Over the past three weeks, we started looking at the economic variables associated with Madison County and putting them in perspective by examining numbers related to employment and the labor force, population (demographics and households), welfare, and so on. To wrap this up and see if a blueprint for the future might be a possible thing to draft, here are six of the numbers worth paying attention to that are based on a recent presentation of fifteen at the economic outlook luncheon.
No. 15: The unemployment rate in Madison County is down from what it was last year, but that means very little since the same can be said for 89 of Indiana’s 92 counties. What is more meaningful is that the current unemployment rate is 15 percent higher than that of the state and it has been at, or above, that level for a number of years. Since, theoretically, after continued periods of unemployment those who are in need of work should relocate to where jobs are, this sustained rate above the state average is indicative of structural unemployment. Of all the forms of unemployment that exist, structural is the worst.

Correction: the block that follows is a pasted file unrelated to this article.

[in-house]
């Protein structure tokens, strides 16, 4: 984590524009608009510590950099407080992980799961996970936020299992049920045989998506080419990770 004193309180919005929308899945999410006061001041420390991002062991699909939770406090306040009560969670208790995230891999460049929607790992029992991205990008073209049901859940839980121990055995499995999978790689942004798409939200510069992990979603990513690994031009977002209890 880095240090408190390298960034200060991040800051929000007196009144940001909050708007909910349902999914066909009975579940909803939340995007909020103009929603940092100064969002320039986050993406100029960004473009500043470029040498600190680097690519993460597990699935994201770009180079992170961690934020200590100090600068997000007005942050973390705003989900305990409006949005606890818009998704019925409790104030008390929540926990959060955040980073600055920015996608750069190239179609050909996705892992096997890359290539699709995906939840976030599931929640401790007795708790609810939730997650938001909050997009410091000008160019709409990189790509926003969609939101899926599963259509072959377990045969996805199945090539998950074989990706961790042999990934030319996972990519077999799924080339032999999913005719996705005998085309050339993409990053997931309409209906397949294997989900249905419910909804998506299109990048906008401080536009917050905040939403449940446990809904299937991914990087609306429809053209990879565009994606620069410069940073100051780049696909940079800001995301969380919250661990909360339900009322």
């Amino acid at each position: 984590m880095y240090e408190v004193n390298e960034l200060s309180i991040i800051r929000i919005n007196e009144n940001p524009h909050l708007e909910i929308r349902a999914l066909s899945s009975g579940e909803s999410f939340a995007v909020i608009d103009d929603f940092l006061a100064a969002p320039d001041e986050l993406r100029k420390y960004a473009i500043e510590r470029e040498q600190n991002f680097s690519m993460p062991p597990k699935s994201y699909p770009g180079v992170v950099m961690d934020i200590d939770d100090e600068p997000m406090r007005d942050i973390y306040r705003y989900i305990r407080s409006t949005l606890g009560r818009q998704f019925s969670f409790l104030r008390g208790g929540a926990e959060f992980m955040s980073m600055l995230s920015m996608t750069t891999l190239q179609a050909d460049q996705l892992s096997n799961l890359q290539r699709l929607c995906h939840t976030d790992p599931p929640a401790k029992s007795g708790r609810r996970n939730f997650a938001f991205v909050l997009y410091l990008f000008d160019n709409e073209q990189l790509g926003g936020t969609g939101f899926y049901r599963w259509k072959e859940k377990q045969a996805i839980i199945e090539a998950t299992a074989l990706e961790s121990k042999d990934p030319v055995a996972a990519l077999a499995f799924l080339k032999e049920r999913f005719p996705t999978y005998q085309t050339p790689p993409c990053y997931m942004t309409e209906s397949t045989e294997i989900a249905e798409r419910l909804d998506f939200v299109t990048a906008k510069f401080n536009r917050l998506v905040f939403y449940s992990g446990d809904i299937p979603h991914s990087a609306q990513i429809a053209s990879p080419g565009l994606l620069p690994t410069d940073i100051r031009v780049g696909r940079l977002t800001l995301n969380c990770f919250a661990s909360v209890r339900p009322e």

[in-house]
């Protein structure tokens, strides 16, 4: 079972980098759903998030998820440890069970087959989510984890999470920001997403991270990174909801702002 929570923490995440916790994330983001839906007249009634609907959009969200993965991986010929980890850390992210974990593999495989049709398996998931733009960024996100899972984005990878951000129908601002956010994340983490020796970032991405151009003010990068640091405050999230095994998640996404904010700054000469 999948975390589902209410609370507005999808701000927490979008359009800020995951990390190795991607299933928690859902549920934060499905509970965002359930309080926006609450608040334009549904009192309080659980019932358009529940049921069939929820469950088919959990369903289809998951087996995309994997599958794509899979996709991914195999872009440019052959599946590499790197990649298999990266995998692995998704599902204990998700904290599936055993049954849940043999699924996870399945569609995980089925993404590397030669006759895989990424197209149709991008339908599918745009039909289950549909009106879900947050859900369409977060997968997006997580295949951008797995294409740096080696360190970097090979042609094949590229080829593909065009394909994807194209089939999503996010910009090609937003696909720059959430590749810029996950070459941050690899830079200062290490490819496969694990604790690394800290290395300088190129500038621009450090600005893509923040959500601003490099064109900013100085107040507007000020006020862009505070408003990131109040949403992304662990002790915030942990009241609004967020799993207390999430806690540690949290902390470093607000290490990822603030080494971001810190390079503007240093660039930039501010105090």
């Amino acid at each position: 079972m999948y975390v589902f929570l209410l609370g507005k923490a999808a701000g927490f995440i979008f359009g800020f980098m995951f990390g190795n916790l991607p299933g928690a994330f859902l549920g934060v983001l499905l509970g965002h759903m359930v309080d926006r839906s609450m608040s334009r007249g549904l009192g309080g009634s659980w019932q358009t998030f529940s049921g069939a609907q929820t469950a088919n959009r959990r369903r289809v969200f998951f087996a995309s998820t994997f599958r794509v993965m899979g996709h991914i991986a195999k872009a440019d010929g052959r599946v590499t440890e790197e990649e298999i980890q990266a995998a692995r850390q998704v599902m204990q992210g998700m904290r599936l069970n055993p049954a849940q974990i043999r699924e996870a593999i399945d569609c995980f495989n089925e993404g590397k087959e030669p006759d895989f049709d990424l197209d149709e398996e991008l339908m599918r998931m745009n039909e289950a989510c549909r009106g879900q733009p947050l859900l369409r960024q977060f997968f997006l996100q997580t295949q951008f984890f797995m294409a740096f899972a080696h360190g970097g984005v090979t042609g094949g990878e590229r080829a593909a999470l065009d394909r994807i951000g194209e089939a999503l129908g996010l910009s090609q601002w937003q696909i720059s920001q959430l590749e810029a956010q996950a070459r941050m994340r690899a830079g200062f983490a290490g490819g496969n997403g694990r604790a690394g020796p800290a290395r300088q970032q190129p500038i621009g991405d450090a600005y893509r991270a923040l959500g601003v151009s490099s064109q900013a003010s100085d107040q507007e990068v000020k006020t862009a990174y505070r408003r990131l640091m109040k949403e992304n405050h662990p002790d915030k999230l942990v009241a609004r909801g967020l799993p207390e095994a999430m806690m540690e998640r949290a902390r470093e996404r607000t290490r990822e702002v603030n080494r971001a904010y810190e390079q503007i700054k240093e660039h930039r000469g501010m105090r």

No. 14: The state of Indiana is divided into 14 metropolitan statistical areas by the Center for Econometric Model Research. It should come as no surprise that during the past five years nine of those areas – including the one for Anderson/Madison County – had negative employment growth. What should come as a surprise is that only one is projected to continue having that negative employment growth in the coming five years and the loss for the coming period is projected to be more than it was for the previous period.
No. 13: In terms of population, we are the 13th largest county in the state. Overall, the population of the county has not really changed much over the course of several censuses. While the numbers are lower for the city, they are higher for the county and together they stay pretty level just above the 130,000 mark.